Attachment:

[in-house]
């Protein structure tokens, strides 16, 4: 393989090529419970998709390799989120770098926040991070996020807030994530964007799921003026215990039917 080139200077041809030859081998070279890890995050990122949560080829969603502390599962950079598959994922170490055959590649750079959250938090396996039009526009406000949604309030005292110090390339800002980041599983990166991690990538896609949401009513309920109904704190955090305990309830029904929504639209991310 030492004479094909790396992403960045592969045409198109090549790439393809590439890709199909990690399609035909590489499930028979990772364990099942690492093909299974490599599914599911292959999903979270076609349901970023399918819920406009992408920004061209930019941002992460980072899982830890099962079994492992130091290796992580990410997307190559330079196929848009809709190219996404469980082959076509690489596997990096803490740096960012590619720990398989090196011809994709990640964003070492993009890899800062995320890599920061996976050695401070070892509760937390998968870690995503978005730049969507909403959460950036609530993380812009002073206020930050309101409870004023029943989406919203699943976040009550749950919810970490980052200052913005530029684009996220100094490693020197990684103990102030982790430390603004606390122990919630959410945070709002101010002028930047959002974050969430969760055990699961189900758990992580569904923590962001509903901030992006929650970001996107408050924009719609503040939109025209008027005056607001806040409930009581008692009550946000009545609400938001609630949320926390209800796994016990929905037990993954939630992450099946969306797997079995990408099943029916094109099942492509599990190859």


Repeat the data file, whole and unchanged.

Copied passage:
[in-house]
């Protein structure tokens, strides 16, 4: 393989090529419970998709390799989120770098926040991070996020807030994530964007799921003026215990039917 080139200077041809030859081998070279890890995050990122949560080829969603502390599962950079598959994922170490055959590649750079959250938090396996039009526009406000949604309030005292110090390339800002980041599983990166991690990538896609949401009513309920109904704190955090305990309830029904929504639209991310 030492004479094909790396992403960045592969045409198109090549790439393809590439890709199909990690399609035909590489499930028979990772364990099942690492093909299974490599599914599911292959999903979270076609349901970023399918819920406009992408920004061209930019941002992460980072899982830890099962079994492992130091290796992580990410997307190559330079196929848009809709190219996404469980082959076509690489596997990096803490740096960012590619720990398989090196011809994709990640964003070492993009890899800062995320890599920061996976050695401070070892509760937390998968870690995503978005730049969507909403959460950036609530993380812009002073206020930050309101409870004023029943989406919203699943976040009550749950919810970490980052200052913005530029684009996220100094490693020197990684103990102030982790430390603004606390122990919630959410945070709002101010002028930047959002974050969430969760055990699961189900758990992580569904923590962001509903901030992006929650970001996107408050924009719609503040939109025209008027005056607001806040409930009581008692009550946000009545609400938001609630949320926390209800796994016990929905037990993954939630992450099946969306797997079995990408099943029916094109099942492509599990190859």